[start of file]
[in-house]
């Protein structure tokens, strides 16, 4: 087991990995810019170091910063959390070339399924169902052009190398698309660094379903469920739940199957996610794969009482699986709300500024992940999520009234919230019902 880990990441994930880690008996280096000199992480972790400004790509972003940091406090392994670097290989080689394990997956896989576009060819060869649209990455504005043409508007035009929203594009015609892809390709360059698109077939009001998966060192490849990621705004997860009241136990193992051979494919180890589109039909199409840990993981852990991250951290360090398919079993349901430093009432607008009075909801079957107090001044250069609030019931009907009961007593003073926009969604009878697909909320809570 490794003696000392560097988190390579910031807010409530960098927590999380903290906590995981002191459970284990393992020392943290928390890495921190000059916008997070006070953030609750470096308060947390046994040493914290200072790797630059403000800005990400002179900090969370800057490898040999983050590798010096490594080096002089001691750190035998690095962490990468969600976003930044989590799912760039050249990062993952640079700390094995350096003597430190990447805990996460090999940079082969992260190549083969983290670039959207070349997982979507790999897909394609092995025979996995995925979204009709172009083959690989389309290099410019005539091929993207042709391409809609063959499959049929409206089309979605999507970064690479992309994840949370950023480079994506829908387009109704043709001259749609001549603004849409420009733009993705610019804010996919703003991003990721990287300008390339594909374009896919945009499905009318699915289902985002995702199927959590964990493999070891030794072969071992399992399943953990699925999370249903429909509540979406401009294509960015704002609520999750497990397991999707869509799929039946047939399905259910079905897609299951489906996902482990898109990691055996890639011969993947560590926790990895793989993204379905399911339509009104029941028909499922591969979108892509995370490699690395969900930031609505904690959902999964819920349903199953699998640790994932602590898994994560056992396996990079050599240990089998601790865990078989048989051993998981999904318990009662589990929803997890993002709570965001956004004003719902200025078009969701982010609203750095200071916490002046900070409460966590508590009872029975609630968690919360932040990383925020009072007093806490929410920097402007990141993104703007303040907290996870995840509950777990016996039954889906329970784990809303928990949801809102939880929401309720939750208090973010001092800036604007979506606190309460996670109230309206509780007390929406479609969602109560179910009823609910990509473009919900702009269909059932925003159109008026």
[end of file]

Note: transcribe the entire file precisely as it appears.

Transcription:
[in-house]
């Protein structure tokens, strides 16, 4: 087991990995810019170091910063959390070339399924169902052009190398698309660094379903469920739940199957996610794969009482699986709300500024992940999520009234919230019902 880990990441994930880690008996280096000199992480972790400004790509972003940091406090392994670097290989080689394990997956896989576009060819060869649209990455504005043409508007035009929203594009015609892809390709360059698109077939009001998966060192490849990621705004997860009241136990193992051979494919180890589109039909199409840990993981852990991250951290360090398919079993349901430093009432607008009075909801079957107090001044250069609030019931009907009961007593003073926009969604009878697909909320809570 490794003696000392560097988190390579910031807010409530960098927590999380903290906590995981002191459970284990393992020392943290928390890495921190000059916008997070006070953030609750470096308060947390046994040493914290200072790797630059403000800005990400002179900090969370800057490898040999983050590798010096490594080096002089001691750190035998690095962490990468969600976003930044989590799912760039050249990062993952640079700390094995350096003597430190990447805990996460090999940079082969992260190549083969983290670039959207070349997982979507790999897909394609092995025979996995995925979204009709172009083959690989389309290099410019005539091929993207042709391409809609063959499959049929409206089309979605999507970064690479992309994840949370950023480079994506829908387009109704043709001259749609001549603004849409420009733009993705610019804010996919703003991003990721990287300008390339594909374009896919945009499905009318699915289902985002995702199927959590964990493999070891030794072969071992399992399943953990699925999370249903429909509540979406401009294509960015704002609520999750497990397991999707869509799929039946047939399905259910079905897609299951489906996902482990898109990691055996890639011969993947560590926790990895793989993204379905399911339509009104029941028909499922591969979108892509995370490699690395969900930031609505904690959902999964819920349903199953699998640790994932602590898994994560056992396996990079050599240990089998601790865990078989048989051993998981999904318990009662589990929803997890993002709570965001956004004003719902200025078009969701982010609203750095200071916490002046900070409460966590508590009872029975609630968690919360932040990383925020009072007093806490929410920097402007990141993104703007303040907290996870995840509950777990016996039954889906329970784990809303928990949801809102939880929401309720939750208090973010001092800036604007979506606190309460996670109230309206509780007390929406479609969602109560179910009823609910990509473009919900702009269909059932925003159109008026």